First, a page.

Native Son Social Concerns

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In Native Son Wright shifted his focus from the South to the problems of urban blacks in the North, but his picture of a two-tiered society based on racial discrimination and the protection of property rights remained the same.

Although the racist thugs of Uncle Tom's Children are replaced by avaricious landlords, irresponsible journalists, and brutal police in Native Son, the slums of South Side Chicago, like the rural South portrayed in Uncle Tom's Children (1938), are places in which the dreams of success are available to all but the means to achieve them are restricted to the few.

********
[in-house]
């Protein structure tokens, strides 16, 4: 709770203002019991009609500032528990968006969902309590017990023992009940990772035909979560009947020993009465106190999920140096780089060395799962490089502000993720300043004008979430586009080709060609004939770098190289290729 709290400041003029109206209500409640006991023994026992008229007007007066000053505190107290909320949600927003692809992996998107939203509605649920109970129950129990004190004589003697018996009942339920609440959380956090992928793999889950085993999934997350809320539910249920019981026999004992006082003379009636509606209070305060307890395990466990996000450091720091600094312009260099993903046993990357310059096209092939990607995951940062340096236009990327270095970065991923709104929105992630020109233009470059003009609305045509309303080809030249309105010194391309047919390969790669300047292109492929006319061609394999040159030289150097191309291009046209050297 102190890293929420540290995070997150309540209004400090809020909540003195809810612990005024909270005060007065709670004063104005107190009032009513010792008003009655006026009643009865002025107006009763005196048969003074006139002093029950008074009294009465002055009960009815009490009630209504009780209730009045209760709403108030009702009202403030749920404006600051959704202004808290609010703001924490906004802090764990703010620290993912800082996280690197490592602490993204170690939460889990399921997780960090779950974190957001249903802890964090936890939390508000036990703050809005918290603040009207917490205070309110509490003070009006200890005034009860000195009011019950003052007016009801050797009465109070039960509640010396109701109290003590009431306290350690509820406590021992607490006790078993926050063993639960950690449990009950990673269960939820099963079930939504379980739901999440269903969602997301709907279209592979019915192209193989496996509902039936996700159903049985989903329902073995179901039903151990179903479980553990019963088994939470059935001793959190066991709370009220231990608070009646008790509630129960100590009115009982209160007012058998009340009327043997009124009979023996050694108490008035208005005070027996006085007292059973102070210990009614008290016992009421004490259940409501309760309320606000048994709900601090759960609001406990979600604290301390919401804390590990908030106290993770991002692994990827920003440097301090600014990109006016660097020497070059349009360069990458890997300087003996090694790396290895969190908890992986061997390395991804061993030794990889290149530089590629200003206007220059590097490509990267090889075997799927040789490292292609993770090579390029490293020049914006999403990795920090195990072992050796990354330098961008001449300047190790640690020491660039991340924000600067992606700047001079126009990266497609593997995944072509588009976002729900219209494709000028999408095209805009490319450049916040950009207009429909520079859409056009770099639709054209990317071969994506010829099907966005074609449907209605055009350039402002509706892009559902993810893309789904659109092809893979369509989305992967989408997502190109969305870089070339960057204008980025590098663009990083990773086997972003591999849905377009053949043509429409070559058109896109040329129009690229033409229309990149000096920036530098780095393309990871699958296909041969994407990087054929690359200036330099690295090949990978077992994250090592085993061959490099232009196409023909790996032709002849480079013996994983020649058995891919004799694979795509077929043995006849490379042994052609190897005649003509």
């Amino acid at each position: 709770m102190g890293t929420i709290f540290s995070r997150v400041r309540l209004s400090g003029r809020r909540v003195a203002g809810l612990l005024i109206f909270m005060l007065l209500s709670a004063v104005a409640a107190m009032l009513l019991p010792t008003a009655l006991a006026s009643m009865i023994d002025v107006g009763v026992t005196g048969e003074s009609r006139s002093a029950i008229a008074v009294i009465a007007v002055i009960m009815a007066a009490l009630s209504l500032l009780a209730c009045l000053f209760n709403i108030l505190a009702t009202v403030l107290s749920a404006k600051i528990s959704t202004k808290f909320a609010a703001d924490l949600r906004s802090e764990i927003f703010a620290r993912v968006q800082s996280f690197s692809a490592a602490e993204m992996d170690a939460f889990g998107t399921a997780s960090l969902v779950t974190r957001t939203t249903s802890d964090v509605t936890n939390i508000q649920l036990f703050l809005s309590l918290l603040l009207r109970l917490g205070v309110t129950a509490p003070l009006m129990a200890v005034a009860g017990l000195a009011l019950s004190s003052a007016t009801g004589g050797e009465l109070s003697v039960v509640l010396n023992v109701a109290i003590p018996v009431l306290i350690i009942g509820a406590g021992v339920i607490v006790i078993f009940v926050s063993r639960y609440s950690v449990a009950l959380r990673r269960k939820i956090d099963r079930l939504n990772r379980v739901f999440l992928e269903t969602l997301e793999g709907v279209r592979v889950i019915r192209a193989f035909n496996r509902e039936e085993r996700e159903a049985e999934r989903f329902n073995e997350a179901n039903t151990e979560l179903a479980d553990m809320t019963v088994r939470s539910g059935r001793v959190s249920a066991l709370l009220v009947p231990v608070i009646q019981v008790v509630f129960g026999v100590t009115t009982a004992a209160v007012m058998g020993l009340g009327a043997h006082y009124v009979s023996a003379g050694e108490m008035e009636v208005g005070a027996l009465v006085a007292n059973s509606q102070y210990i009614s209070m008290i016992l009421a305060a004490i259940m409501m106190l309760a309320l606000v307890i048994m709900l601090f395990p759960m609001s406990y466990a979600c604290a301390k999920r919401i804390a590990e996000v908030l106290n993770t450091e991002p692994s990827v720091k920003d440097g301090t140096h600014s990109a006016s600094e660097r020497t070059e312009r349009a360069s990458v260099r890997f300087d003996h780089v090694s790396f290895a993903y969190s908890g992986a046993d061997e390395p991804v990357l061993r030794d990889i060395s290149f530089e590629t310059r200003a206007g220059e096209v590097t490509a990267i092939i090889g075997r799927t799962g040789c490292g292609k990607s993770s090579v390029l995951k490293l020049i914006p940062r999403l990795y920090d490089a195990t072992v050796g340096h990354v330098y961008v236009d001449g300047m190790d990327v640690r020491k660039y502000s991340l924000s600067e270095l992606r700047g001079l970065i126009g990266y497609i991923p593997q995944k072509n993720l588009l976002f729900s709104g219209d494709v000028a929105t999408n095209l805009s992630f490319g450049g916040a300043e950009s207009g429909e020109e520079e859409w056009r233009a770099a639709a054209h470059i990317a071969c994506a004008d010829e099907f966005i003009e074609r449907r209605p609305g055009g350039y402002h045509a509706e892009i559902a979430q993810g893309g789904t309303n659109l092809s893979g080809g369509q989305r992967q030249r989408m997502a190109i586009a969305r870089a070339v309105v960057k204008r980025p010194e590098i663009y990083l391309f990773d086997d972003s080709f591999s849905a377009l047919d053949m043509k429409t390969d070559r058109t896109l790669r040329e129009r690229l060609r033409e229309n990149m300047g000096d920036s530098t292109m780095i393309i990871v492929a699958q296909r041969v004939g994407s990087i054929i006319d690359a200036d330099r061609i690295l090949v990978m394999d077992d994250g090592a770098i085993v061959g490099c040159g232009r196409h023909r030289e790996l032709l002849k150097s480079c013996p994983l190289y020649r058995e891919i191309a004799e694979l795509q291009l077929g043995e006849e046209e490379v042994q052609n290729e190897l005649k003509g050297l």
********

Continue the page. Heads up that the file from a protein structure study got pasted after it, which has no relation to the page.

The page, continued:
The particular hardships of black residents of South Side Chicago are set against the background of the Great Depression, political corruption, wealthy capitalists, and urban blight.

Native Son explores the social unrest created by the hard economic times, particularly the interest in radical political solutions represented by Marxists such as...

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This section contains 242 words
(approx. 1 page at 400 words per page)
Buy the Native Son Study Guide
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Native Son from Novels for Students. ©2005-2006 Thomson Gale, a part of the Thomson Corporation. All rights reserved.